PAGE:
When having read the whole of Ge 1-2, obviously, we still don’t know the whole biblical narrative. As we move through scripture the kingdom of God hope gets gradually put together, further clarified and, as such, progressively revealed to the reader. Along the way some things will be revealed early on while other things will be revealed later. It’s also the case that there will be some things that are revealed in general and some things that are revealed more specifically.
There is a narrative progression that takes place regarding biblical concepts. It’s like any good story; it doesn’t tell you everything at the start. Certain things must come first. Other things must come later. Concepts implicit early on get made more explicit as the story proceeds. Various of these hopes are progressive and cumulative in how they arise. For instance, some aspect is revealed about the kingdom of God and then later that aspect is further revealed.
That God’s whole story gets put into place gradually causes theologians to call this theological process “progressive revelation”. So we have this cumulative thing which theologically we call progressive revelation. This is further proof that God is continually at work, progressively revealing his truth, progressively revealing his self, but God is doing so in God’s own time. None of this will really be fully clear until the fulfillment at the consummation of the present evil age reveals it. And even then it will happen in ways totally unexpected!
A great example of this is that early on in the Bible you don’t have big concepts like the resurrection of the body, the new Exodus, etc. and early on we know nothing about the Exile that will one day happen. That is, if you accepted just the Torah – the first five books of our OT – that would explain why you didn’t accept the resurrection of the dead and the renewal and restoration of all Creation because those topics are not discussed in the Torah. This was the approach, for instance, of the Sadducees. Only later do these concepts appear in the OT literature.
While there are literally dozens of examples of progressive revelation in the Bible, one good example of this is found in the promise of the Abrahamic covenant which came first, and then, only later, we got God’s act of redemption from Egypt in the (old) Exodus as an outworking of the Abrahamic covenant. Then later, the Abrahamic covenant was further augmented by the Mosaic covenant and later still we get a another augmentation of the Abrahamic covenant with the Davidic covenant beginning in 2 Sam 7. It’s there in 2 Sam 7 that we first learn of this everlasting Davidic throne and its promise of a succession of (human) kings from David. So 2 Sam 7 was telling us that from now on there would be many, many kings, one right after the other. Then, later still in time, in Is 9 1-7 the prophet Isaiah told us something new about this everlasting Davidic throne. Isaiah told us that this promise of an everlasting Davidic throne would involve the promise of “one” everlasting Davidic king.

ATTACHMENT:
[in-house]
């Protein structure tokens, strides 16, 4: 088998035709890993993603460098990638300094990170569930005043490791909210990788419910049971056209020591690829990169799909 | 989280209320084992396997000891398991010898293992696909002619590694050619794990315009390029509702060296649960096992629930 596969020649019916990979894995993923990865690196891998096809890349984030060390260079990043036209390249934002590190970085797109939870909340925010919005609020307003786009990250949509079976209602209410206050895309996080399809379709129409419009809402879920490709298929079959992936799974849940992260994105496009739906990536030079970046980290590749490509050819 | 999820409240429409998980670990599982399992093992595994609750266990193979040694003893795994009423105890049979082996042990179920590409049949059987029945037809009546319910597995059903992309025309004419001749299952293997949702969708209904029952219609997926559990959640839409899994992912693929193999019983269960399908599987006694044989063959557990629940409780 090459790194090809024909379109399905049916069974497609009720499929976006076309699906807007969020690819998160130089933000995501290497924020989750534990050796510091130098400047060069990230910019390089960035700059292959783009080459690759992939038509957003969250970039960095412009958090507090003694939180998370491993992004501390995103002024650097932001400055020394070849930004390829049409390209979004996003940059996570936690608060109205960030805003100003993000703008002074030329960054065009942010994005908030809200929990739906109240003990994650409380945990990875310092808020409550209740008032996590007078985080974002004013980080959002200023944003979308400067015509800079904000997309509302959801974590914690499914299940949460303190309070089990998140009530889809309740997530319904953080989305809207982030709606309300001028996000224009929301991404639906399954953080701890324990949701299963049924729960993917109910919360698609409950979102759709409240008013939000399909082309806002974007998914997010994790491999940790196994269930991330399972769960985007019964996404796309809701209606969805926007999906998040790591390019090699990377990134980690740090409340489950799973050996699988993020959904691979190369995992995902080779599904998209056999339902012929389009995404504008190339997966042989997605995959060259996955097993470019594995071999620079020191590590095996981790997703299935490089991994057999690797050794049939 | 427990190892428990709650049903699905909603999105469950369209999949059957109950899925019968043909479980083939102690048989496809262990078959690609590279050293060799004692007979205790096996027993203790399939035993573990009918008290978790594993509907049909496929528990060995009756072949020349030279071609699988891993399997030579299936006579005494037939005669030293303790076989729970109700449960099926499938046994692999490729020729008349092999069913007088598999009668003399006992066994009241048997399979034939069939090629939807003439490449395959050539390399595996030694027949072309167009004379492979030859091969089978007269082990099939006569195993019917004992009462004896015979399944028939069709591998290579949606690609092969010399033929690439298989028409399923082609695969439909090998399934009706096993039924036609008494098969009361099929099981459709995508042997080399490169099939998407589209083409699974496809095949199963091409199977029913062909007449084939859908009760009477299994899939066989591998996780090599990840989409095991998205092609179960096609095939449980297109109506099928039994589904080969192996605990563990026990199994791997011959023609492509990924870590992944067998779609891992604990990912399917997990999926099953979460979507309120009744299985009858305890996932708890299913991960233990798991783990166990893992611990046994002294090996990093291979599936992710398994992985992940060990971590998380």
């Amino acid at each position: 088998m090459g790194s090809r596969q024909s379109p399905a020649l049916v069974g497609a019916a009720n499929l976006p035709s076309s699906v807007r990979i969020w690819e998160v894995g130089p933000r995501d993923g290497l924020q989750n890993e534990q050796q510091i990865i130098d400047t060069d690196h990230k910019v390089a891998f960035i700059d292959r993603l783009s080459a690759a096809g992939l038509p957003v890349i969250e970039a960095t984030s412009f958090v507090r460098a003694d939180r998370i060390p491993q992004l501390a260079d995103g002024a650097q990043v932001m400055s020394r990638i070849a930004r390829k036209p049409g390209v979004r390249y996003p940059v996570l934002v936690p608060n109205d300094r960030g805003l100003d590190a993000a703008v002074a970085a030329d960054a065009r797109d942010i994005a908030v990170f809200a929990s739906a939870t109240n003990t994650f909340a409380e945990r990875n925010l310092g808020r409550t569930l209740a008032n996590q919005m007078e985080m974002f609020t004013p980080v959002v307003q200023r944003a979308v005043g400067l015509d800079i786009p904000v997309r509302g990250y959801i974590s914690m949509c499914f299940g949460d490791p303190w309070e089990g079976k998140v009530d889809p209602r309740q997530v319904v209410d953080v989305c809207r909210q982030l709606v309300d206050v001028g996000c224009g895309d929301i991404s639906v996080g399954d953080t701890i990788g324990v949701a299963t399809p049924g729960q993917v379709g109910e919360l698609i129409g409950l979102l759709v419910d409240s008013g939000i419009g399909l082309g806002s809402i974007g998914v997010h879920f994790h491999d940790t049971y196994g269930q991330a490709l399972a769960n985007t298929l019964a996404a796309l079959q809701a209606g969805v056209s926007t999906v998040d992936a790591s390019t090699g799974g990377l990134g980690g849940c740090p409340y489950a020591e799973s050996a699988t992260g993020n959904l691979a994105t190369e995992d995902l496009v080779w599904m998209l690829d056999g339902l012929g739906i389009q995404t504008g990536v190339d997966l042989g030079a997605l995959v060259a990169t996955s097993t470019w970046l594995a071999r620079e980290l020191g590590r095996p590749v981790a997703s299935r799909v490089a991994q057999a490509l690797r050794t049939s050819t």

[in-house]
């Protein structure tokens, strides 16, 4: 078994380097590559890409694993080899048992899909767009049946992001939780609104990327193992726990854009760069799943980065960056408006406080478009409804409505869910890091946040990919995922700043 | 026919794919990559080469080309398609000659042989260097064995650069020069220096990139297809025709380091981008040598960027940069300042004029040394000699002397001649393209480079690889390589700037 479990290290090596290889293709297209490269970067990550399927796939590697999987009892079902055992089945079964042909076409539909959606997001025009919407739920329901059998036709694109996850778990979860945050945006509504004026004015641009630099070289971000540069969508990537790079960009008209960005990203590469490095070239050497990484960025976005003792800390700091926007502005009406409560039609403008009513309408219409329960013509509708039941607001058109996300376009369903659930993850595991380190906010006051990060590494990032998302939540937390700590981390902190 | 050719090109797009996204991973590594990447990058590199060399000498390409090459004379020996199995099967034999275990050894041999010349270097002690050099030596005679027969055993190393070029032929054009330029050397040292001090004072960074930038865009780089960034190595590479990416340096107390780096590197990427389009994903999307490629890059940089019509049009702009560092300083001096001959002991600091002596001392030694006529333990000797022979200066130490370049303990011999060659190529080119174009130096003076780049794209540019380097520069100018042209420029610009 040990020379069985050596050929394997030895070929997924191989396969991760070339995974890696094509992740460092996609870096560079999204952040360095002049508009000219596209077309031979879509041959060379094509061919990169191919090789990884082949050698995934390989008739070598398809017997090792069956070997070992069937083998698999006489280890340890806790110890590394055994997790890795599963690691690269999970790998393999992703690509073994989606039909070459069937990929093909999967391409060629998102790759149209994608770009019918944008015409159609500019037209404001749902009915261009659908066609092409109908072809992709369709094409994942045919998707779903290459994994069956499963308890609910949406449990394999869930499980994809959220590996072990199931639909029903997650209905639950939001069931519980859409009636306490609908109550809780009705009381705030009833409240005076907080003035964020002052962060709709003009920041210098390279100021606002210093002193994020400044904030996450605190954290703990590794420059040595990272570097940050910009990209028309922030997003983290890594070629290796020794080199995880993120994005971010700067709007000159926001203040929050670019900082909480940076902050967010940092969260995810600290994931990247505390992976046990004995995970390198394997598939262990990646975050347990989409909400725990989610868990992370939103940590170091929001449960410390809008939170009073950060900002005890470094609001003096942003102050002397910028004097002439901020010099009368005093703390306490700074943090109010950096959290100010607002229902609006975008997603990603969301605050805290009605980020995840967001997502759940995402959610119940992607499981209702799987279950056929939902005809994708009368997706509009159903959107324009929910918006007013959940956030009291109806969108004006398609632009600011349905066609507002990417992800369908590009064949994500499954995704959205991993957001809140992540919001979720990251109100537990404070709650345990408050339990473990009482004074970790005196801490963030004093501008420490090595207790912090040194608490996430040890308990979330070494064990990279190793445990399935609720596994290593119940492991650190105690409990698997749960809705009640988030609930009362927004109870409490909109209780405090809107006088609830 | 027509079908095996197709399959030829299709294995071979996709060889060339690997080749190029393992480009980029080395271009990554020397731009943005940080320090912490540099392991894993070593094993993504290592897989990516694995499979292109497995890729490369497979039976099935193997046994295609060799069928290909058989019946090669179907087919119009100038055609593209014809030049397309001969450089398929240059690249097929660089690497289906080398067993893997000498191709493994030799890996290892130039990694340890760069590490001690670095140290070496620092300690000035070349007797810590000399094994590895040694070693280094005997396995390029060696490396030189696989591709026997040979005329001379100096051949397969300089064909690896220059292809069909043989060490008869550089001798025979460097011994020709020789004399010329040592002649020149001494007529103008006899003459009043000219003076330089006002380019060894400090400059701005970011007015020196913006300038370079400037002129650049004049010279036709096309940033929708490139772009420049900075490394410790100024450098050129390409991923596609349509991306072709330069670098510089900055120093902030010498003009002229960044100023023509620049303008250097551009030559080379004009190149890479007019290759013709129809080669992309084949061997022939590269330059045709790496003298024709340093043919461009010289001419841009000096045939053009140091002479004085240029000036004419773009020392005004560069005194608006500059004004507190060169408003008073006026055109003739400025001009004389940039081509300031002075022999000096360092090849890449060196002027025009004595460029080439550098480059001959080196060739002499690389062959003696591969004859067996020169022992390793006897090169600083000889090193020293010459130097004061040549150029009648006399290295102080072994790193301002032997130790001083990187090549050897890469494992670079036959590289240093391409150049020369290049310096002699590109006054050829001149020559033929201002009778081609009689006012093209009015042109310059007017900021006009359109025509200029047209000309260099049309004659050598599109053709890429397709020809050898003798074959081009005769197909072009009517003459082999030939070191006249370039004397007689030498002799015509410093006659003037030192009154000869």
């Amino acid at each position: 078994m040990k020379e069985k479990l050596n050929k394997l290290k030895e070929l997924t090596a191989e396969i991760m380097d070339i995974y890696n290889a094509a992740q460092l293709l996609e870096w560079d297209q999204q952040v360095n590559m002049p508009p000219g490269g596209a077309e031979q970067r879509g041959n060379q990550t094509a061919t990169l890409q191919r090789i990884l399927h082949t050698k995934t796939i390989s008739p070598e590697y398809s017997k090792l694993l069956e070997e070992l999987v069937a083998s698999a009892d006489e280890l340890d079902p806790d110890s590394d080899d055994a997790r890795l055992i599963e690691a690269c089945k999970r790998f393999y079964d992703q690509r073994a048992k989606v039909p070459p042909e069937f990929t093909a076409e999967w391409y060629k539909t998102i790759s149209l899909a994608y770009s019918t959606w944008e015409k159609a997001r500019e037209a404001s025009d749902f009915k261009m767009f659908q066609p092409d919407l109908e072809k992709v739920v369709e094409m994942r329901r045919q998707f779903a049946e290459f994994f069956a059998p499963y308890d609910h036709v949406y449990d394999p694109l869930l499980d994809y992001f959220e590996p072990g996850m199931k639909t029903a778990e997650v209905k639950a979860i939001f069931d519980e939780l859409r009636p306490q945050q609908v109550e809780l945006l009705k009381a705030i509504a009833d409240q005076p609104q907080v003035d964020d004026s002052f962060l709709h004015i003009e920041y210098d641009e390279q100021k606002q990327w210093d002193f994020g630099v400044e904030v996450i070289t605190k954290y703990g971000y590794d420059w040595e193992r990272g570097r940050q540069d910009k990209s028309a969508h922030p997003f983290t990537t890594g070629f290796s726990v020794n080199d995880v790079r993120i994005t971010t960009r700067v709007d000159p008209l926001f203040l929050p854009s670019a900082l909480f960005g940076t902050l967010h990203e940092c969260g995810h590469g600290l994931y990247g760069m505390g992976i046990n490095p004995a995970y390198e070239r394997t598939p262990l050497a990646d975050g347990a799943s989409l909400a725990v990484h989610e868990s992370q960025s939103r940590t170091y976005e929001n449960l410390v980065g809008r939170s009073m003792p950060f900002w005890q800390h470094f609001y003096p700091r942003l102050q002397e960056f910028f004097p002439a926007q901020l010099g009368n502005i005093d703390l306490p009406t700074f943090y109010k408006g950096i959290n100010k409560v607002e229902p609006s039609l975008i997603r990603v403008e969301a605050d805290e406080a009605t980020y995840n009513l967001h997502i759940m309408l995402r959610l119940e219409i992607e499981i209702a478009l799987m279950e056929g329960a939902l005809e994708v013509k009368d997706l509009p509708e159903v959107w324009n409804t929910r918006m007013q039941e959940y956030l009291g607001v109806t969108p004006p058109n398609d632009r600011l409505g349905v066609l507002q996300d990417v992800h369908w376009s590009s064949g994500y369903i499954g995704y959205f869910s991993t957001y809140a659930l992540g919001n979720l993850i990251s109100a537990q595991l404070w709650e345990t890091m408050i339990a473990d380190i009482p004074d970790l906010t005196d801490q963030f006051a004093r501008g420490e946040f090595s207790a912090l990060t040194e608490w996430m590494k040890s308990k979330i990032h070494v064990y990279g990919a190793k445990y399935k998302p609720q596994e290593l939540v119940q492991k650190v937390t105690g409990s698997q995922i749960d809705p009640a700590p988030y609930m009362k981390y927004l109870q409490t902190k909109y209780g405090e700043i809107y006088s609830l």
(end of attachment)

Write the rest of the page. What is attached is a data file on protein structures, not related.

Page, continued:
A son shall be given to us; a child will be born to us; a kingdom will be on his shoulders (v 6).
There in Is 9 we had for the first time this promise of ‘one’ everlasting Davidic king. However, there had been no promise of just ‘one’ everlasting Davidic king back in 2 Sam 7 – only the promise of an everlasting Davidic throne and its succession of kings from David. So Isaiah had this idea of a succession from David. This was probably a song composed at the birth of Hezekiah. But Isaiah was saying that this Davidic line was going to culminate in the ‘one’, ultimate Davidic king, the Messiah. Then, just two chapters later in Is 11 1-10 we see another affirmation of and further development of this concept of the ultimate Davidic king.
So by the time we get to the later prophets in this progressive revelation, we have this Messiah figure, this one ultimate Davidic king. Then, still later, texts will further address this Messiah figure. In fact, the Messiah was used very sparingly in the OT up to the time of Isaiah’s prophecies but ever after that it becomes obvious that it was a central, crucial concept within our understanding of the kingdom and reign of God because it was used by the Jewish people all the time thereafter to refer to this human, ultimate Davidic king. [Remember not to confuse this (human) Messiah figure of the OT with the separate OT stream of expectation of the coming of YHWH to Zion – of the (divine) YHWH himself who would come as the ultimate expression of all the hopes and promises of the kingdom and reign of God as found on every page of our OT. True, they do become one in Jesus in the ‘time of fulfillment’ in our NT, but that is not the case while we’re still in our OT in the ‘time of promise’.]
Therefore, we see in this promise and hope of the Davidic covenant many mutations of God’s original promise through the course of the OT leading up to its ultimate expression and fulfillment in the Incarnation, Death, Resurrection and Ascension of Jesus.
So that’s how God chose to reveal to humanity what and when he wanted humanity to know. That’s what theologians call progressive revelation or cumulative revelation.